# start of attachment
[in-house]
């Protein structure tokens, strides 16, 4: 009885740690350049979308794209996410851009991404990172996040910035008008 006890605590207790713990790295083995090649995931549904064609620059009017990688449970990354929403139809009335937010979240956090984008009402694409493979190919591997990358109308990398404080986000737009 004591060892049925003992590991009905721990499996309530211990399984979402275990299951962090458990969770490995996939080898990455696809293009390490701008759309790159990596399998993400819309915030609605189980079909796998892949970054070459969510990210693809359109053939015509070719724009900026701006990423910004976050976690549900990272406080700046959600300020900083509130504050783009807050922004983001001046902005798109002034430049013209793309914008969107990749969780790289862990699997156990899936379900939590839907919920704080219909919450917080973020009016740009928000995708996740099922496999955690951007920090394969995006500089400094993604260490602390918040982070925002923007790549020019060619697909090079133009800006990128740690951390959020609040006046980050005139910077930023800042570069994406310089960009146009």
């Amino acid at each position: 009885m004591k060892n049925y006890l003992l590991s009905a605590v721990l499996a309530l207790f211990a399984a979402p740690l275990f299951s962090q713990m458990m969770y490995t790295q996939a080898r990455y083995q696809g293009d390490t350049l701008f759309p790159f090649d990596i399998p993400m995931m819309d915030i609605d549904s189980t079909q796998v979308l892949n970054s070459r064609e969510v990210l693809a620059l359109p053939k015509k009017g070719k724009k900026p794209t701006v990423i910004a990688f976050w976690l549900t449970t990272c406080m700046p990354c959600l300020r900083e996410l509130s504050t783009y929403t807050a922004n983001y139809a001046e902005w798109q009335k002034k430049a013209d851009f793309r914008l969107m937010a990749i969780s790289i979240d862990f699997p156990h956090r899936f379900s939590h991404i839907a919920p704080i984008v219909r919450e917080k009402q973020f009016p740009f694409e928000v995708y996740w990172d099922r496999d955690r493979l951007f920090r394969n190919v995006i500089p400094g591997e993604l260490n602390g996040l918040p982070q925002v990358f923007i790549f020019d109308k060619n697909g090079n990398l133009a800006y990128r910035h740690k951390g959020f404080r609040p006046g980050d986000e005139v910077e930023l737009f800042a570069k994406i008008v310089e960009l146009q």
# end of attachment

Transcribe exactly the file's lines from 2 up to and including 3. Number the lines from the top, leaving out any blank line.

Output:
């Protein structure tokens, strides 16, 4: 009885740690350049979308794209996410851009991404990172996040910035008008 006890605590207790713990790295083995090649995931549904064609620059009017990688449970990354929403139809009335937010979240956090984008009402694409493979190919591997990358109308990398404080986000737009 004591060892049925003992590991009905721990499996309530211990399984979402275990299951962090458990969770490995996939080898990455696809293009390490701008759309790159990596399998993400819309915030609605189980079909796998892949970054070459969510990210693809359109053939015509070719724009900026701006990423910004976050976690549900990272406080700046959600300020900083509130504050783009807050922004983001001046902005798109002034430049013209793309914008969107990749969780790289862990699997156990899936379900939590839907919920704080219909919450917080973020009016740009928000995708996740099922496999955690951007920090394969995006500089400094993604260490602390918040982070925002923007790549020019060619697909090079133009800006990128740690951390959020609040006046980050005139910077930023800042570069994406310089960009146009």
């Amino acid at each position: 009885m004591k060892n049925y006890l003992l590991s009905a605590v721990l499996a309530l207790f211990a399984a979402p740690l275990f299951s962090q713990m458990m969770y490995t790295q996939a080898r990455y083995q696809g293009d390490t350049l701008f759309p790159f090649d990596i399998p993400m995931m819309d915030i609605d549904s189980t079909q796998v979308l892949n970054s070459r064609e969510v990210l693809a620059l359109p053939k015509k009017g070719k724009k900026p794209t701006v990423i910004a990688f976050w976690l549900t449970t990272c406080m700046p990354c959600l300020r900083e996410l509130s504050t783009y929403t807050a922004n983001y139809a001046e902005w798109q009335k002034k430049a013209d851009f793309r914008l969107m937010a990749i969780s790289i979240d862990f699997p156990h956090r899936f379900s939590h991404i839907a919920p704080i984008v219909r919450e917080k009402q973020f009016p740009f694409e928000v995708y996740w990172d099922r496999d955690r493979l951007f920090r394969n190919v995006i500089p400094g591997e993604l260490n602390g996040l918040p982070q925002v990358f923007i790549f020019d109308k060619n697909g090079n990398l133009a800006y990128r910035h740690k951390g959020f404080r609040p006046g980050d986000e005139v910077e930023l737009f800042a570069k994406i008008v310089e960009l146009q």